The candidate in this Mentored Quantitative Research Career Development Award (K25) will be supported in training and research as she makes the transition from mathematics to microbiology. This candidate will combine rigorous training in the field of microbiology with her quantitative and mathematical skills in order to gai an in-depth understanding of bacterial virulence factors associated with influenza infection. The training and research will be performed in the Department of Infectious Diseases at St. Jude Children's Research Hospital under the mentorship of Dr. Jonathan McCullers (experimental microbiology) and co-mentorships of Dr. Frederick Adler (theoretical population biology, University of Utah) and Dr. Alan Perelson (theoretical virology and immunology, Los Alamos National Laboratory). The candidate's long-term goal is to establish research independence at the interface of experimental and theoretical microbiology. The objective and goal of this research plan is to determine the relative contributions of Streptococcus pneumoniae genes to pathogenesis of influenza infections through experimental and theoretical methods and tools. The K25 award will support a research and training program that includes intensive coursework, attendance at conferences, meetings and seminars, hands-on training in experimental microbiology, and a research plan that provides detailed quantitative studies to understand the host-pathogen interactions during bacterial infections in influenza-infected hosts. The proposed framework integrates targeted experimental studies, inference of population genetics, and rigorous mathematical modeling.
The specific aims of this proposal are to: (1) perform experimental in vivo studies of influenza-S. pneumoniae infections in mice, (2) develop/refine mathematical models and computational simulations of the kinetics of viral-bacterial interactions, and (3) analyze data, estimate parameters and test specific hypotheses with regard to the influenza-S. pneumoniae dynamics. In the experimental studies, we will measure the fitness, frequency, and pathogenicity of bacterial mutants produced within the contexts of naive infections and influenza infections. Using the mathematical models and simulation, the data will be analyzed in order to obtain quantitative information about the kinetic differences of each individual bacterial mutant and of the entire population of mutants. The iterative combination of experiments, mathematical models, and computational simulations will result in a detailed and quantitative understanding of the viral-bacterial co-infection dynamics. Such an approach is of critical importance to understand the complex interplay of viral-bacterial interactions and for identification of novel targets for vaccine and antimicrobial development expected to be important to combat these pathogens.

Public Health Relevance

STATEMENT: Influenza and pneumonia are the 7th leading cause of death in the United States. Bacterial colonization with S. pneumoniae has been a risk factor for hospitalization and severe disease in past pandemics and accounted for a significant portion of influenza-related deaths. This proposal provides methodologies and tools necessary to understand infection pathogenesis and possibly develop new therapeutics that are needed to combat the public health risk posed by influenza and S. pneumoniae. Bacterial infections complicating influenza are important public health threats and the underlying mechanisms of disease are not well-understood. In particular, S. pneumoniae was implicated as an important pathogen causing severe disease during past influenza pandemics. The objective of the proposed research is to investigate the role of certain S. pneumoniae genes during infection with influenza and develop a comprehensive understanding of infection dynamics, with focus on the development of theoretical models and on new therapies for this important disease.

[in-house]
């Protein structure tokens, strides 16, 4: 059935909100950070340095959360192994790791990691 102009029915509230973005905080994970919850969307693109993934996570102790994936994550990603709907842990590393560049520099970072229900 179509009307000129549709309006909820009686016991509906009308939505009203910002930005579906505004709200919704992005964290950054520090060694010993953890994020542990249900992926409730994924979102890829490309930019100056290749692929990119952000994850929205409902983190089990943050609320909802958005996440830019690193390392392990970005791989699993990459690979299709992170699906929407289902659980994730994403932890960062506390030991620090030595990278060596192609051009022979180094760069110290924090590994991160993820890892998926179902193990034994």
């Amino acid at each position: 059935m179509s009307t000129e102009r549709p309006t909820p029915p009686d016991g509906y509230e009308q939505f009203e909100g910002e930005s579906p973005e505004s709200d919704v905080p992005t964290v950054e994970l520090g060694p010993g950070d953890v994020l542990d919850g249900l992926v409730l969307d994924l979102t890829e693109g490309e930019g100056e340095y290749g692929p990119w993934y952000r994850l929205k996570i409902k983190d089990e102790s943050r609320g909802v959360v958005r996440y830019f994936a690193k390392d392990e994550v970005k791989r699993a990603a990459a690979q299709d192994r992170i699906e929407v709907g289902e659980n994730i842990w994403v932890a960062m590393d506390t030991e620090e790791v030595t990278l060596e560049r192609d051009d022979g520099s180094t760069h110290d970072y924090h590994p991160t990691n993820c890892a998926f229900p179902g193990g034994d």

National Institute of Health (NIH)
National Institute of Allergy and Infectious Diseases (NIAID)
Mentored Quantitative Research Career Development Award (K25)
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Microbiology and Infectious Diseases B Subcommittee (MID)
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Taylor, Christopher E,
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St. Jude Children's Research Hospital
United States
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Smith, Amanda P; Moquin, David J; Bernhauerova, Veronika et al. (2018) Influenza Virus Infection Model With Density Dependence Supports Biphasic Viral Decay. Front Microbiol 9:1554
Smith, Amber M (2017) Quantifying the therapeutic requirements and potential for combination therapy to prevent bacterial coinfection during influenza. J Pharmacokinet Pharmacodyn 44:81-93
Smith, Amber M; Smith, Amanda P (2016) A Critical, Nonlinear Threshold Dictates Bacterial Invasion and Initial Kinetics During Influenza. Sci Rep 6:38703
Smith, Amber M; McCullers, Jonathan A (2014) Secondary bacterial infections in influenza virus infection pathogenesis. Curr Top Microbiol Immunol 385:327-56
Smith, Amber M; Adler, Frederick R; Ribeiro, Ruy M et al. (2013) Kinetics of coinfection with influenza A virus and Streptococcus pneumoniae. PLoS Pathog 9:e1003238
Smith, Amber M; McCullers, Jonathan A (2013) Molecular signatures of virulence in the PB1-F2 proteins of H5N1 influenza viruses. Virus Res 178:146-50